I was reading through Harris's Algebraic Geometry book, and was slightly perplexed by the following paragraph:

"Note that the set of hyperplanes in a projective space $\mathbb{P}^{n}$ is again a projective space, called the dual projective space and denoted $\mathbb{P}^{n^{*}}$. Intrinsically, if $\mathbb{P}^{n} = \mathbb{P}V$ is the projective space associated to a vector space V, the dual projective space $\mathbb{P}^{n^{*}} = \mathbb{P}(V^{*})$ is the projective space associated to the dual space $V^{*}$. More generally, if $\Lambda \cong \mathbb{P^{k}} \subset \mathbb{P^{n}}$ is a $k$-dimensional linear subspace, the set of (k+1)-planes containing $\Lambda$ is a projective space $\mathbb{P^{n-k-1}}$, and the space of hyperplanes containing $\Lambda$ is the dual projective space $(\mathbb{P^{n-k-1}})^{*}$. Intrinsically, if $\mathbb{P^{n}} = \mathbb{P}V$ and $\Lambda = \mathbb{P}W$ for some $(k+1)$-dimensional subspace $W \subset V$, then the space of $(k+1)$-planes containing $\Lambda$ is the projective space $\mathbb{P}(V/W)$ associated to the quotient, and the set of hyperplanes containing $\Lambda$ is naturally the projectivization $\mathbb{P}((V/W)^{*}) = \mathbb{P}(Ann(W)) \subset \mathbb{P}(V^{*})$ of the annihilator $Ann(W) \subset V^{*}$ of $W$."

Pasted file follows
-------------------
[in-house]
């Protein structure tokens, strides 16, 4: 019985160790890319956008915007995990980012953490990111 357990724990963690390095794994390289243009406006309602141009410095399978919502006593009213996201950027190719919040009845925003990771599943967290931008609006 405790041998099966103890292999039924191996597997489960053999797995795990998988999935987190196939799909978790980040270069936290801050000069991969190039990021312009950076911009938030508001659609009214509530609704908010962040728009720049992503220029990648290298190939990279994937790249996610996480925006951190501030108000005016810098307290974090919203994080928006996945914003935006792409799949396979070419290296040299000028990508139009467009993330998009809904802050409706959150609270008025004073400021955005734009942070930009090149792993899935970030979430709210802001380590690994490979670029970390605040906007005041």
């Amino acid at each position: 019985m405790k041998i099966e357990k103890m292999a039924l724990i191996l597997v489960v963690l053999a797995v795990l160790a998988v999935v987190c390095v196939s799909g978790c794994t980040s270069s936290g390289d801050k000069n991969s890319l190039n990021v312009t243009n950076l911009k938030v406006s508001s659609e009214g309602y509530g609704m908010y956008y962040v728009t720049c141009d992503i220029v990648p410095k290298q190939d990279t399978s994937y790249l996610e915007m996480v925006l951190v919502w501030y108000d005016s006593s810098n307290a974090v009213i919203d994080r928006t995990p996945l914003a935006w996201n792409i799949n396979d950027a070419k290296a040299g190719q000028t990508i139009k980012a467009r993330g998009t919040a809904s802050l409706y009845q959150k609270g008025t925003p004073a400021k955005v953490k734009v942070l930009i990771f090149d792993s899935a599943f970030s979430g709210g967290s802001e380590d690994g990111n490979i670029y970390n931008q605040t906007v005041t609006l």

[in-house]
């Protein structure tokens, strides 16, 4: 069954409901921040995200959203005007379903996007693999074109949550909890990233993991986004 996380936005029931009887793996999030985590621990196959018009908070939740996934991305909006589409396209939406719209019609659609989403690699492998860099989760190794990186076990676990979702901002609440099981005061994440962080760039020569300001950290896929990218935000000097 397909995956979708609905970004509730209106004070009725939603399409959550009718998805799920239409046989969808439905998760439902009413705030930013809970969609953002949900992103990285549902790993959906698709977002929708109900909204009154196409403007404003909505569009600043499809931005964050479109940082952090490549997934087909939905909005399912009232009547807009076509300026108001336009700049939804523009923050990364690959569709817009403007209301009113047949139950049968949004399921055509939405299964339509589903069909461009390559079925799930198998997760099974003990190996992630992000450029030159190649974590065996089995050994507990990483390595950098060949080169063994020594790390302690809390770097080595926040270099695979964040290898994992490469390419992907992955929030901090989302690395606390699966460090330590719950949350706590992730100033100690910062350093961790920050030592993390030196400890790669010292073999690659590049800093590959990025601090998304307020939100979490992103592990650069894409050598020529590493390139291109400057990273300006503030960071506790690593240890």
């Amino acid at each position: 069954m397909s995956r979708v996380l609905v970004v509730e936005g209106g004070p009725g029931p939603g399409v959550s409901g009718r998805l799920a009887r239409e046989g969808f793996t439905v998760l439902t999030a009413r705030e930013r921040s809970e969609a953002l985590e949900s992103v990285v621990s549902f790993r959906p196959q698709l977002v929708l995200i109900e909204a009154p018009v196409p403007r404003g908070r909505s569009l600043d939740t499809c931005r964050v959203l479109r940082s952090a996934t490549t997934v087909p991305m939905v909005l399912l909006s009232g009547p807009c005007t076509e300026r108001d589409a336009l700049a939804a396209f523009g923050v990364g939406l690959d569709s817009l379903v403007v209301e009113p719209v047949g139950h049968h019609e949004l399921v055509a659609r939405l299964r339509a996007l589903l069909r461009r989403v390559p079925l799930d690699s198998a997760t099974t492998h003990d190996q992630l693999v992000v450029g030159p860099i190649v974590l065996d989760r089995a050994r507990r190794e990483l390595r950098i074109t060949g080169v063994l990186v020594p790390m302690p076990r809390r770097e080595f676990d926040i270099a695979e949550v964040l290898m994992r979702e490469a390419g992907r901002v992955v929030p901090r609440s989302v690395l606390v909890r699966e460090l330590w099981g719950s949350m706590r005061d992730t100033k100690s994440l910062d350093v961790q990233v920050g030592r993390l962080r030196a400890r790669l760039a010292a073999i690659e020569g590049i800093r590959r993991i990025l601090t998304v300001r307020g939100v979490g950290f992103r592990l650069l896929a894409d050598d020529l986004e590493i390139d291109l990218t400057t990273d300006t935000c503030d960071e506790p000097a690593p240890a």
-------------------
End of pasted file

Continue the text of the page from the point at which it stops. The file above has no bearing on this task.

I understand that in general, $V^{*}$ is defined as the set of linear functionals $f \colon V \to R$ and it makes sense that hyperplanes, but I can't picture intuitively how the hyperplanes would be associated with the dual projective space. In addition, I was having trouble trying to understand geometrically how the last sentence works.

  • $\begingroup$ Think about a necessary and sufficient condition for two linear functionals to define the same hyperplane. $\endgroup$ – Zhen Lin Sep 23 '14 at 0:37
  • $\begingroup$ Would two linear functionals have to define the same point in $\mathbb{P^{n}}$ $\endgroup$ – Sky123 Sep 23 '14 at 0:56
  • $\begingroup$ If you take the kernel of a (non-zero) functional, you get a subspace of dimension $n-1$, and so a hyperplane in projective space. Now two functionals with the same kernel must be proportional to each other, but those are exactly the functionals that are identified in $\mathbb{P}(V^*)$. $\endgroup$ – Prometheus Sep 23 '14 at 2:19
  • $\begingroup$ Oh alright thanks, is there a similar way to picture the last sentence regarding the projective space of a quotient? $\endgroup$ – Sky123 Sep 23 '14 at 2:40

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